Talking to the neighbours

Chris Kennedy joined Austrian mid-market investor Go Equity six years ago, but recently sold his interest in the firm to launch his own deal origination and fund placement business. The key to succeeding in Austria's mid-market, he says, is ?coffee house intelligence?, which involves building a close relationship with the small coterie of intermediaries and bankers who are plugged into Austria's overwhelmingly SME-based economy. (98 percent of Austrian businesses have turnover of less than €50m, according to research by Dun & Bradstreet).

?Large Austrian buyouts are no different from those found everywhere else in Europe, but the sort of systematic due diligence required for those deals is simply not applicable to the mid-market,? says Kennedy. ?Once you go down in deal size, it gets murkier and the only way you can make sense of it is through being plugged into a network.? This means that, in the mid-market at least, there is little immediate prospect of foreign firms being able to gain a foothold, and competition for deals is typically between domestic investors.

Unfortunately, there aren't that many scraps for the equity houses to fight over. According to EVCA statistics, 2000 was the most productive year for private equity in Austria ? but even then, the total amount invested was just €163 million ($206 million). In 2001, the total fell to €147 million and then in 2002, the latest year for which figures are available, there was a further small decline to €146 million. Between 2001 and 2002, the number of transactions fell from 212 to 171. To put these numbers into perspective, total Austrian private equity investment in 2002 was lower than in Denmark (€242 million) and Norway (€201 million), although higher than Ireland (€105 million) and Portugal (€69 million).

Austrian private equity has been remarkably slow to develop ? according to the Austrian Private Equity and Venture Capital Organisation (AVCO), more than 60 percent of domestic funds were launched from 1999 onwards. The most obvious explanation for this is the traditional tendency of family businesses to turn to their local bank for debt finance when requiring capital. Private equity firms are attempting to intrude on this cosy relationship, but it is a slow process. ?Owners have less suspicion about financial investors than they used to have but still lack information, so it's our job to educate them,? says Vijai Gill, a member of the investment team at Go Equity. ?When we talk to owners, they normally conclude that private equity is a viable alternative.?

Reinhard Jonke heads 3i's Vienna office, which was established in October 2000 following the firm's acquisition of Austrian venture capital unit Bank Austria TFV. He says 3i is frequently encountering family groups facing succession issues due to the next generation's reluctance to take over the running of the business. But he says this is difficult to exploit: ?There is still a negative image of financial buyers and because our organisation has its roots in Anglo-Saxon business culture, we have to explain that we are not sharks and are prepared to pay a fair market value.?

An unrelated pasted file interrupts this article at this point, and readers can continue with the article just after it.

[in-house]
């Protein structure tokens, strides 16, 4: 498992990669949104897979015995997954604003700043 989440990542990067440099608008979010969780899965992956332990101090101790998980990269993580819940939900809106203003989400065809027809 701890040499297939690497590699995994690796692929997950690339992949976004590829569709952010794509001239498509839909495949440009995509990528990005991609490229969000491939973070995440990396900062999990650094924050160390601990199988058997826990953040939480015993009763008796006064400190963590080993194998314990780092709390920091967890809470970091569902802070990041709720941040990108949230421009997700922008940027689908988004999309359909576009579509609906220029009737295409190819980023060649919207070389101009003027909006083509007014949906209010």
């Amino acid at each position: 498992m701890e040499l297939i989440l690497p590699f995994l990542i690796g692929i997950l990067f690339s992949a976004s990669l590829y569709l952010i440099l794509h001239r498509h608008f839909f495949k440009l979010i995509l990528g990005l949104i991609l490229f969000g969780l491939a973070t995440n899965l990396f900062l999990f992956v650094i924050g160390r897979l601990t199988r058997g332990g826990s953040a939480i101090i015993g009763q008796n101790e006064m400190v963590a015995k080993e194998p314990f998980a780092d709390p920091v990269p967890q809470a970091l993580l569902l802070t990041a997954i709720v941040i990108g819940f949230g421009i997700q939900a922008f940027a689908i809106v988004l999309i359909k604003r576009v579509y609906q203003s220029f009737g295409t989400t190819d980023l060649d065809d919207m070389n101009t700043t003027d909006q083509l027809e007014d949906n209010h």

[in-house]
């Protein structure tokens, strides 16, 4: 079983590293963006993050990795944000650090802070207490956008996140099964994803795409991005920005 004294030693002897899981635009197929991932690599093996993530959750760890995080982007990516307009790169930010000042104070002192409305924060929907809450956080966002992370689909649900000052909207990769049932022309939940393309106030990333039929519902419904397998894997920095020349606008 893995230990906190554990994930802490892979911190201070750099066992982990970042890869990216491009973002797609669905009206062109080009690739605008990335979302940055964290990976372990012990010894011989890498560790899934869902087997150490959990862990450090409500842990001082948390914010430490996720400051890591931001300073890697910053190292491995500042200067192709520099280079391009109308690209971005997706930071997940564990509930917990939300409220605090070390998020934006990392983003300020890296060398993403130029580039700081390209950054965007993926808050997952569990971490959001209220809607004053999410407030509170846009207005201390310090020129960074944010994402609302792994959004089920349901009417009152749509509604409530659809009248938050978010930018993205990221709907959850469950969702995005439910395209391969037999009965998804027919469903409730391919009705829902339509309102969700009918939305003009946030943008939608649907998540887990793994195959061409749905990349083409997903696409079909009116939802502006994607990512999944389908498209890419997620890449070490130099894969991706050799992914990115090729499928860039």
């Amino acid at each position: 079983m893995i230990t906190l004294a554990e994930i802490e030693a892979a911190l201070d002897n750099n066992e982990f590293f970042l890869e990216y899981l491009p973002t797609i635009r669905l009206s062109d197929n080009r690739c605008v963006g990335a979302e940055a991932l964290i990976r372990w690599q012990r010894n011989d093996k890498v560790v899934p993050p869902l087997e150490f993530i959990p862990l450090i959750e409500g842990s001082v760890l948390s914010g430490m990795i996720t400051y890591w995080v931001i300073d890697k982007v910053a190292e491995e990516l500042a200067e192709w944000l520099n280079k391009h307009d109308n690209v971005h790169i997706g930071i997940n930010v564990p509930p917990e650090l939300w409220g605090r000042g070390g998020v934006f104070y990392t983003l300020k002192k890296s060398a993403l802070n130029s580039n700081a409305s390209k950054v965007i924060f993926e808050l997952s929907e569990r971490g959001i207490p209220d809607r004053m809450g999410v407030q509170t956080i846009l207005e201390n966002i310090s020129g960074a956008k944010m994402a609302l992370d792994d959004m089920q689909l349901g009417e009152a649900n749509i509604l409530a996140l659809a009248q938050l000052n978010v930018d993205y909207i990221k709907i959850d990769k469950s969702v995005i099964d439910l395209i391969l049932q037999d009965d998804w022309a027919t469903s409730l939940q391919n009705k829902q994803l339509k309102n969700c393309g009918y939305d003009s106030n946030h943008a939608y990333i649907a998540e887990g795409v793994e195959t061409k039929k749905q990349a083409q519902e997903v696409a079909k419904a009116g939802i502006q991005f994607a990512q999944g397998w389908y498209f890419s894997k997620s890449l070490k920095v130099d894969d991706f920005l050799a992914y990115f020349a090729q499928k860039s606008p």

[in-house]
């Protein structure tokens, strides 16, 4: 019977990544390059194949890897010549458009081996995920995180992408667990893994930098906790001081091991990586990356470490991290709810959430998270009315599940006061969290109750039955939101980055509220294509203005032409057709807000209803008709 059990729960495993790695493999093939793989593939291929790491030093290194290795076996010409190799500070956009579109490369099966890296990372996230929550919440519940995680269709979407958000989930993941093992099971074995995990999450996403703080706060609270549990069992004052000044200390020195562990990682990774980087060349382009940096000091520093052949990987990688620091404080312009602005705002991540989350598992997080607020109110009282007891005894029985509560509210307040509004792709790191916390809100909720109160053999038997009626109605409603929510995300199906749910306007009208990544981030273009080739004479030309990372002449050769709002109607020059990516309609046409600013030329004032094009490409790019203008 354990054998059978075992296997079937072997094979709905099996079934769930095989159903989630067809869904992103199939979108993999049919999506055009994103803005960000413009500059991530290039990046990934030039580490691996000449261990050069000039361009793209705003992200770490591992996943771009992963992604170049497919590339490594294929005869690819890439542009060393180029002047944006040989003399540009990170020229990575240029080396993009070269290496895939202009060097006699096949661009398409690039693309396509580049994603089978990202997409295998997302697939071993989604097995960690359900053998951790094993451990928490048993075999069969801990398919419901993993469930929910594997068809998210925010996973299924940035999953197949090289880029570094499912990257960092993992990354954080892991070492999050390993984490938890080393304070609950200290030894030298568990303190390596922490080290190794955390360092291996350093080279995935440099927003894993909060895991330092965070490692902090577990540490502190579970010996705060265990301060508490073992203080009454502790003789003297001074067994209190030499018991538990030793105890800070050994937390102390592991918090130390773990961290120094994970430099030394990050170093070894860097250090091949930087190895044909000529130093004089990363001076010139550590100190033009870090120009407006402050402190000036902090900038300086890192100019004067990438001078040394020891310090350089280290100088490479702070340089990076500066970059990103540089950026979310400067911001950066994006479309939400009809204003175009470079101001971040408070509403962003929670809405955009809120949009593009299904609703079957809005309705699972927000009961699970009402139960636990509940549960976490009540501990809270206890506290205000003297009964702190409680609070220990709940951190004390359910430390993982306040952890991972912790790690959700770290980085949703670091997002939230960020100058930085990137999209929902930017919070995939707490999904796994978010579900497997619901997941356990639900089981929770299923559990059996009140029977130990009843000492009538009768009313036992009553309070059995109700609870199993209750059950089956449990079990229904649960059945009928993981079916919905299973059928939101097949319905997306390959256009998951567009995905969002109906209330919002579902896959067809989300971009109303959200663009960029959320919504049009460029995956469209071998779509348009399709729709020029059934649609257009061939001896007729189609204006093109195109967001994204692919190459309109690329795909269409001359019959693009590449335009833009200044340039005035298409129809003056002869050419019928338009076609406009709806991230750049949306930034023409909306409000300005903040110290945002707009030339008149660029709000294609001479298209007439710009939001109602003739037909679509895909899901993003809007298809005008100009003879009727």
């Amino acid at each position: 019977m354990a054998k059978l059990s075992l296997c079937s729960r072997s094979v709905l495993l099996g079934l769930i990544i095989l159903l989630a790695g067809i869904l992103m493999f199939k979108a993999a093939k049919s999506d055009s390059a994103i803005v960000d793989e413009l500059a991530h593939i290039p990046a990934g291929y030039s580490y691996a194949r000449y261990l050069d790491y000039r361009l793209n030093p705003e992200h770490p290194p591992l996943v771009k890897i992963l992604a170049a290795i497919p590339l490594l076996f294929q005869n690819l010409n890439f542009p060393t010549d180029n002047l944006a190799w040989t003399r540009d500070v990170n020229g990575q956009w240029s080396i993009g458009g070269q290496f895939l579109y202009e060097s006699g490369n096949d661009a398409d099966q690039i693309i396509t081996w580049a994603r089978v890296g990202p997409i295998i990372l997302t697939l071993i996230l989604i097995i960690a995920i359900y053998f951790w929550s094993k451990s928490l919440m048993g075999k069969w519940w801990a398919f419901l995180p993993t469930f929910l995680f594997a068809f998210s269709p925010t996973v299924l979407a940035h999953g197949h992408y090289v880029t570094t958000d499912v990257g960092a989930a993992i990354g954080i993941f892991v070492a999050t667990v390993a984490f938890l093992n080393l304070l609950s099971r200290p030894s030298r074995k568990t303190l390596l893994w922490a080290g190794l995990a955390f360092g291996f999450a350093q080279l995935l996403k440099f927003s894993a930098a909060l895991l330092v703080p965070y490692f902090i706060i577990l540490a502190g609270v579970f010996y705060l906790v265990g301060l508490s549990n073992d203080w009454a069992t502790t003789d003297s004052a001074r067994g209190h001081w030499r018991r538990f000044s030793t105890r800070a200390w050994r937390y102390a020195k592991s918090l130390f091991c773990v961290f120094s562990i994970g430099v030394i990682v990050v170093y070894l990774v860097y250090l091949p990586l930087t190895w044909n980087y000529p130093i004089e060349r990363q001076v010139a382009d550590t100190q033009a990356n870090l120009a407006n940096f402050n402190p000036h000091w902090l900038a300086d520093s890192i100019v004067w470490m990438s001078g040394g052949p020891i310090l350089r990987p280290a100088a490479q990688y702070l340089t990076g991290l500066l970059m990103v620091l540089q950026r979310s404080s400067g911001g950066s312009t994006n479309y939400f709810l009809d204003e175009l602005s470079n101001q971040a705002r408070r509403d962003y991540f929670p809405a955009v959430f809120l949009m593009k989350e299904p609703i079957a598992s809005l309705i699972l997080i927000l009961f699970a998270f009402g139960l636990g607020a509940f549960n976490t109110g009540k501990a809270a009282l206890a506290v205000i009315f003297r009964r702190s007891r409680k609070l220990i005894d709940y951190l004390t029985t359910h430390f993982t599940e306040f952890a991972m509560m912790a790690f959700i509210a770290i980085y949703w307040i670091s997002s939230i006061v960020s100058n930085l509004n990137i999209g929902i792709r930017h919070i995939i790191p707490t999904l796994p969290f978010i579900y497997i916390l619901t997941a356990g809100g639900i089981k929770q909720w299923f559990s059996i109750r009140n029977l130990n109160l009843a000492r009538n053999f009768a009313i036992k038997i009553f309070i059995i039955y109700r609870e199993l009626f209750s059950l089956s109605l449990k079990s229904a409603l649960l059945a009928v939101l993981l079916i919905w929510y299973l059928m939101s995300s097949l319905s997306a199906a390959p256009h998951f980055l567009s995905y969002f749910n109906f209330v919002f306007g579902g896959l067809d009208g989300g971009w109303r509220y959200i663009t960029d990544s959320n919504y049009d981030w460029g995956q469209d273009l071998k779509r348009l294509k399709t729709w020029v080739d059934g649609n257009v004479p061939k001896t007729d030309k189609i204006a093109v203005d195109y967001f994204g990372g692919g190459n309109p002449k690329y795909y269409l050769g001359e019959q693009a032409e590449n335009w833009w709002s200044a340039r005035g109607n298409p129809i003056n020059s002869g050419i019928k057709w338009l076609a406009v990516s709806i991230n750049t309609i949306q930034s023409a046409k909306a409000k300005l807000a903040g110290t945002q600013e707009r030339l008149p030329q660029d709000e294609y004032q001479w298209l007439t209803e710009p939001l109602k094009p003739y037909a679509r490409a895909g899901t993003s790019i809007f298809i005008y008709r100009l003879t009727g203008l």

Consolidation prospects
The venture arena has traditionally been more populated with investors than the later-stage end. Austria has a greater bias towards early-stage investments than most European markets, with 20.3 percent of total investment in 2003 going into venture opportunities compared with a European average of 12 percent (EVCA). In addition, young companies undoubtedly receive a significant proportion of the 48 percent of total investment categorised as ?expansion? investment.

In the early-stage segment, the current situation seems rather bleak at first glance, with a number of market participants prepared to wager that consolidation will before long reduce the number of domestic venture firms to a core of perhaps half a dozen ? down from around 20 at present. Partly, this is because deal flow is held back by structural factors. One of these is a lack of capital, with most seedstage funds finding it a struggle to raise fresh capital in the current environment. The other is red tape, which of course is not unique to Austria but can be harsher than in other European countries. (One venture investor relates the story of how it took him nine months to register a new company, compared with a standard five days in the UK, for example).

But some argue that while the market has, unsurprisingly, suffered at the hands of the global downturn, many venture capital firms in Austria were formed at a time when the hype was already beginning to fade and will therefore not suffer to the same extent as their counterparts in other European countries. Proof that there is life in the venture market was the establishment of a new early-stage investor in June 2002, when Gamma Capital Partners was established to take over a fund managed by internet incubator iLab24, which had raised €20.4 million in 2000. Gamma then went on to achieve a first closing of its own Gamma II fund at €10 million in April 2003, and is currently working towards a final closing of up to €25 million. Investors in the fund, which targets the IT, medical equipment, life science and physical science sectors, include Investkredit Bank and Raiffeisen Landesbank along with other institutions as well as private investors.

Gamma believes its fundraising places it in a powerful position. ?The recent downturn has led to a severe funding shortage and there are deals galore,? says Burkhard Feuerstein, Gamma's managing partner. Adds fellow managing partner Oliver Grabherr: ?In addition to attractive valuations, competition has virtually withered away ? we get proposals from as far as Hamburg and Switzerland and appear to be one of the very few active tech investors in German-speaking Europe considering attractive smaller opportunities.?

Supporters of the venture market say there is still plenty of activity in the biotechnology sector, aided by Vienna's longstanding association with medical research and the global reputation of the Viennese School of Medicine. The sector came to prominence in November 2003, when Vienna-based vaccine developer Intercell raised $50 million (€40 million) in a third-round financing that was the largest seen in European biotech for two years. The deal was led by Boston-based MPM Capital and German fund Global Life Science Ventures and included Austrian investors Go Equity, Kapital & Wert and Wiener Stödtische Versicherung.